5. Surfactants and the Mechanics of Respiration

    NASA Astrophysics Data System (ADS)

    Jbaily, Abdulrahman; Szeri, Andrew J.

    2016-11-01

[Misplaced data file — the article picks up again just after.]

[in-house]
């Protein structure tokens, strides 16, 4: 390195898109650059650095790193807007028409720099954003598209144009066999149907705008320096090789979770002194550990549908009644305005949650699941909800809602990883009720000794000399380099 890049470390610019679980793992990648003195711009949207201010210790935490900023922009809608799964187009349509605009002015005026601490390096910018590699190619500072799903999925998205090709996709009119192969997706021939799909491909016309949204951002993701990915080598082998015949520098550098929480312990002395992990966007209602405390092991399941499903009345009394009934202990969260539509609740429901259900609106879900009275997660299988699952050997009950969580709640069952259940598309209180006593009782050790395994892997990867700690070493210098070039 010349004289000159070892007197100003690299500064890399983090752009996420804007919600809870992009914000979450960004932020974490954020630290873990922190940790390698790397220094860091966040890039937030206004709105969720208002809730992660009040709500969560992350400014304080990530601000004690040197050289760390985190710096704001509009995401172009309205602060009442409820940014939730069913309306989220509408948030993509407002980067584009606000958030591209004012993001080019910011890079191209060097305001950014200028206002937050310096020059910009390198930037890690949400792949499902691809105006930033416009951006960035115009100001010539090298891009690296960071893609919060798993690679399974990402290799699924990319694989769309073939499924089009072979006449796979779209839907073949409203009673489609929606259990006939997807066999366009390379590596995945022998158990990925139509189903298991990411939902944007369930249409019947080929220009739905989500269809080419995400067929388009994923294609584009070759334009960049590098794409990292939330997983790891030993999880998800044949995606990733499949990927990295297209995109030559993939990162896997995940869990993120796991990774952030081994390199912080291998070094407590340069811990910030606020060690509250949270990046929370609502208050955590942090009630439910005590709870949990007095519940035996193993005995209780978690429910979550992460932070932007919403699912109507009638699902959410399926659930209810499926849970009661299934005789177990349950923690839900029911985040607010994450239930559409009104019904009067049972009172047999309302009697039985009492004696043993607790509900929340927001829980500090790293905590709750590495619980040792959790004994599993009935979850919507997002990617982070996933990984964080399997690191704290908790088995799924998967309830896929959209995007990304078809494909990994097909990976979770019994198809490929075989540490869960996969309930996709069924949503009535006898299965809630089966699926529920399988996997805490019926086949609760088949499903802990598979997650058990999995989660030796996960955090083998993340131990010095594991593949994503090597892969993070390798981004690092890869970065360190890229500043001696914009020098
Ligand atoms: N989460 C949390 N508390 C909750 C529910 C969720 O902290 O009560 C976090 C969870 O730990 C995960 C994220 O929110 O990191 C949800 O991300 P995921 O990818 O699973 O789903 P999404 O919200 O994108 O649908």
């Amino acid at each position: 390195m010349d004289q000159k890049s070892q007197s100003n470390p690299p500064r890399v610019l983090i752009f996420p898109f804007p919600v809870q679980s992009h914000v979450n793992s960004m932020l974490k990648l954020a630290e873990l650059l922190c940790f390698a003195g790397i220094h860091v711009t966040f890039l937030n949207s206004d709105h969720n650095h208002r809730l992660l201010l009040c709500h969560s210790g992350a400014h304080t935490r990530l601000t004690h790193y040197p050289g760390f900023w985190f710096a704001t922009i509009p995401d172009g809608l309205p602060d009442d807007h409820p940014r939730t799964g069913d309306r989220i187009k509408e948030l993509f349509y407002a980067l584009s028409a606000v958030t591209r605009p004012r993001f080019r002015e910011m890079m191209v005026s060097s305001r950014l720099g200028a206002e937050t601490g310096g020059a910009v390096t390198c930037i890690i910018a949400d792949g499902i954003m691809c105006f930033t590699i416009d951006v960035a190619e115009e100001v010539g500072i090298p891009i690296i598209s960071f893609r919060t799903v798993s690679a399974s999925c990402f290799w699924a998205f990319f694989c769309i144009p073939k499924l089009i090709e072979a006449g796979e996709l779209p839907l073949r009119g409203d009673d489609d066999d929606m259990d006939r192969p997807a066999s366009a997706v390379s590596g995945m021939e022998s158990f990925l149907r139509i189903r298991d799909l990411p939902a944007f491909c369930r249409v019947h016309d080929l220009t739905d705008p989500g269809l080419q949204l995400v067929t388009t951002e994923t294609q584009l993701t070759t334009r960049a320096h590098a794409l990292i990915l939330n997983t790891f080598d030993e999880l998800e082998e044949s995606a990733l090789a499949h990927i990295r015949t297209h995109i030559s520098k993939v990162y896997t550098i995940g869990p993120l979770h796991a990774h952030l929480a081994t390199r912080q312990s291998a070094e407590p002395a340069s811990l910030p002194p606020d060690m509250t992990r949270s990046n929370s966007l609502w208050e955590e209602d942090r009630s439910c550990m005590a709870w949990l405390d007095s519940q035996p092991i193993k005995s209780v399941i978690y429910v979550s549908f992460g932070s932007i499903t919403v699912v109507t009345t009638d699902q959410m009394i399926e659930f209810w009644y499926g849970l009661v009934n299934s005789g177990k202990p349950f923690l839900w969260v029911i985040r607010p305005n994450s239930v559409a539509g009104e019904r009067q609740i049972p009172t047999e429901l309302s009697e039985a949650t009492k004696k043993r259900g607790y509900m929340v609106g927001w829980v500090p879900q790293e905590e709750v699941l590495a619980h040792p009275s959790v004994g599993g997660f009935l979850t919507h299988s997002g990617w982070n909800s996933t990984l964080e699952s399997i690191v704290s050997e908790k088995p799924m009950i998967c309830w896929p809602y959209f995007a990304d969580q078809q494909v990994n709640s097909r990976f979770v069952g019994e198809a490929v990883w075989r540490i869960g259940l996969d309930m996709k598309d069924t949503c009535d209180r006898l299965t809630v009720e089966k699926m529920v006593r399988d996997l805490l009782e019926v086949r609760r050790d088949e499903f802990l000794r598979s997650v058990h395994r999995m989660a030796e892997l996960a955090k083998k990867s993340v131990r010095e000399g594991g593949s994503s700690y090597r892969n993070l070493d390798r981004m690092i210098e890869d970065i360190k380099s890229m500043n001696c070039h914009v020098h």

Alveoli are small sacs found at the end of terminal bronchioles in human lungs with a mean diameter of 200 μm. A thin layer of fluid (hypophase) coats the inner face of an alveolus and is in contact with the air in the lungs. The thickness of this layer varies among alveoli, but is in the range of 0.1 to 0.5 μm for many portions of the alveolar network. The interfacial tension σ at the air-hypophase interface tends to favor collapse of the alveolus, and resists its expansion during inhalation. Type II alveolar cells synthesize and secrete a mixture of phospholipids and proteins called pulmonary surfactant. These surfactant molecules adsorb to the interface causing σ of water at body temperature is 70 mN/m and falls to an equilibrium value of 25 mN/m when surfactants are present. Also, in a dynamic sense, it is known that σ is reduced to near 0 during exhalation when the surfactant film compresses. In this work, the authors develop a mechanical and transport model of the alveolus to study the effect of surfactants on various aspects of respiration. The model is composed of three principal parts: (i) air movement into and out of the alveolus; (ii) a balance of linear momentum across the two-layered membrane of the alveolus (hypophase and elastic wall); and (iii) a pulmonary surfactant transport problem in the hypophase. The goal is to evaluate the influence of pulmonary surfactant on respiratory mechanics.